Should You Stay Loyal to One Airline? The Pros and Cons
Travel perks like free upgrades, airport lounge access, priority check-in, waived fees, and VIP treatment are enticing — and enviable. If you’ve had just one frustrating flying experience, it’s easy to see why so many fliers strive for top-tier status with an airline. But these incentives often come at a cost, like picking a flight more expensive or more inconvenient than a better flight with another airline.
So is airline loyalty worth it? The question has been around for decades, but these days the value is more dependent on your particular travel habits than anything else. The amount you fly most often correlates to the loyalty benefits you can earn and, equally important, just how much value you’ll find in those perks.
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But, aside from travel frequency, there are other factors to consider. With today’s turbulent airline industry, it makes more sense than ever to evaluate the costs and benefits of sticking with one airline. And then there’s the fact that the barrier to entry is quite low with any frequent flier program, as there are no sign-up costs involved with starting an airline account. Anyone can take advantage of airline loyalty programs, and you can begin accumulating points even if you don’t fly with one airline exclusively. Even just a couple of international flights can start you at the airline’s minimum status.
Here, we break down the pros and cons of airline loyalty.
Reasons to Be Loyal
You’re a frequent flier. Airline status, earned through loyalty, is most valuable for frequent fliers. So, if you’re a true jetsetter, flying several times each year, the perks can actually save you money while enhancing your travel experience. You’re the most likely traveler to earn top-tier status, and with it, the upgrades, lounge access, waived fees, etc. that make all that travel more enjoyable. And when you fly so much, those perks become even more valuable.
You live near an airline’s hub. If your city is, for example, a Delta hub, the likelihood of you being inconvenienced by needing to select a different airline is much lower. Remaining loyal to the hub in your city is not as costly when you know there will be plenty of flight options with that airline.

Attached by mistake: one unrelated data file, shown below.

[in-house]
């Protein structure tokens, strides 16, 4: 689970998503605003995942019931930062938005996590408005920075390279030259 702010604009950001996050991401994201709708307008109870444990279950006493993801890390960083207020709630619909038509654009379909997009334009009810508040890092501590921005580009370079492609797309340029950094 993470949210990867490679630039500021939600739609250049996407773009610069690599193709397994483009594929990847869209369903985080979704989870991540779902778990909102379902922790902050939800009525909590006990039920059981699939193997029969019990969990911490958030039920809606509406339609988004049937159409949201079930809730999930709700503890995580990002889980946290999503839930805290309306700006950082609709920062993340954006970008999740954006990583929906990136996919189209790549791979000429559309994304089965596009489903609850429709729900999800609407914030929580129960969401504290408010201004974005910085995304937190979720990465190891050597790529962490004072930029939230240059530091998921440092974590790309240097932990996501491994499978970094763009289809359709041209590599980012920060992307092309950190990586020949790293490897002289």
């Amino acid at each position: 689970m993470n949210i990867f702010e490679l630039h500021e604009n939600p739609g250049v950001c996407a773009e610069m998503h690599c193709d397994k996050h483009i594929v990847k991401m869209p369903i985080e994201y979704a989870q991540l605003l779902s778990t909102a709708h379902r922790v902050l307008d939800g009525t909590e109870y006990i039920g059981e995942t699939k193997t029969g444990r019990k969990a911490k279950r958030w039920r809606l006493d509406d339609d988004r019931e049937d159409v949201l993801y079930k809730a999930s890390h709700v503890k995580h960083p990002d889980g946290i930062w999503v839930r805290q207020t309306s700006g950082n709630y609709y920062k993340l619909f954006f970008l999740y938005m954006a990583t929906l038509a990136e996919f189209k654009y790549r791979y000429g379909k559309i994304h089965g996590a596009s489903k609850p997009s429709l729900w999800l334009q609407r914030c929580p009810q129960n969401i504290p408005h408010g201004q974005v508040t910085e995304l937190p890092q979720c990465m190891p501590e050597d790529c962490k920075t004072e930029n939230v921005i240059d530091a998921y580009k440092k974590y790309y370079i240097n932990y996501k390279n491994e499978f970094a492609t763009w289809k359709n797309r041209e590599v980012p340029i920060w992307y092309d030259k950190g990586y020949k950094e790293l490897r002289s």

You like deals and perks. Airline loyalty programs often have partnerships with other travel companies, like car rentals, hotels, and retail stores. Airline members can get deals across companies to save money across an entire trip — plus, perks.
You only fly a few times a year. It might seem counterintuitive, but even if you’re an infrequent flier, it might still be worth it to stay loyal to an airline. In this case, free upgrades can be harder to come by, but there are other “unspoken” benefits that you could enjoy. Some examples: You could request an empty seat next to you, or you could be more likely than other travelers to get rebooked on another flight if yours gets canceled. These intangible, elevated customer service experiences can quickly change your overall travel experience for the better.
You don’t fly a lot. Less frequent travelers should consider the cost of booking with a preferred carrier every time. You are likely better served by picking the most convenient and/or least expensive flights available rather than only selecting from a certain airline. For the most infrequent travelers, it’s far better value to select flights with the lowest fares and optimal travel times. This will give you much more satisfaction than a hopeful free flight several years down the road.
You don’t spend a lot of money on flights. The incentives to remain loyal for earning miles have dwindled. In 2015, Delta and United announced revenue-based mileage, and American followed suit shortly after. This meant that the airlines no longer awarded miles based on flight distance, but instead awarded points for money spent per flight. This change benefits travelers who spend larger amounts on tickets and fly shorter distances. But for many travelers, the value earned from the program is lower.
But you still want perks. If you don’t fly enough to justify airline loyalty but still crave the perks that come with it, there are workarounds that don’t require picking the same airline every time. Several travel rewards credit cards offer premium status to their customers upon sign-up, allowing less frequent travelers to enjoy some of the perks that travelers who have earned status through airline loyalty receive. Some popular credit card options that provide travel benefits include the Citi / AAdvantage Platinum Select World Elite Mastercard, the Capital One VentureOne Rewards credit card, the Delta Amex credit cards, and the Chase Sapphire Reserve. A word of caution: Always read the fine print regarding interest rates and annual fees. Those charges could negate any savings or benefits you might receive.
Ultimately, whether you choose to pursue airline loyalty or not will depend on what you value most when you travel and the decision of booking with a single airline for all your travel is very personal. Here’s our final assessment:
These People Should Stay Loyal: The strongest case for airline loyalty comes down to travel frequency. If you’re always on the go, pick an airline that works best for you and reap the rewards of loyalty. The advantages of your airline’s status will far outweigh any disadvantages.
These People Shouldn’t: If finding the lowest price or most convenient flight every time you book is most important, loyalty won’t be as valuable to you. Continue filtering your flight search by time and price, and you’ll be happier in the long run with your travel experience.
Somewhere in Between: Then we think it’s a good idea to sign up for free with the airlines that you fly most frequently and start earning points and benefits slowly but surely.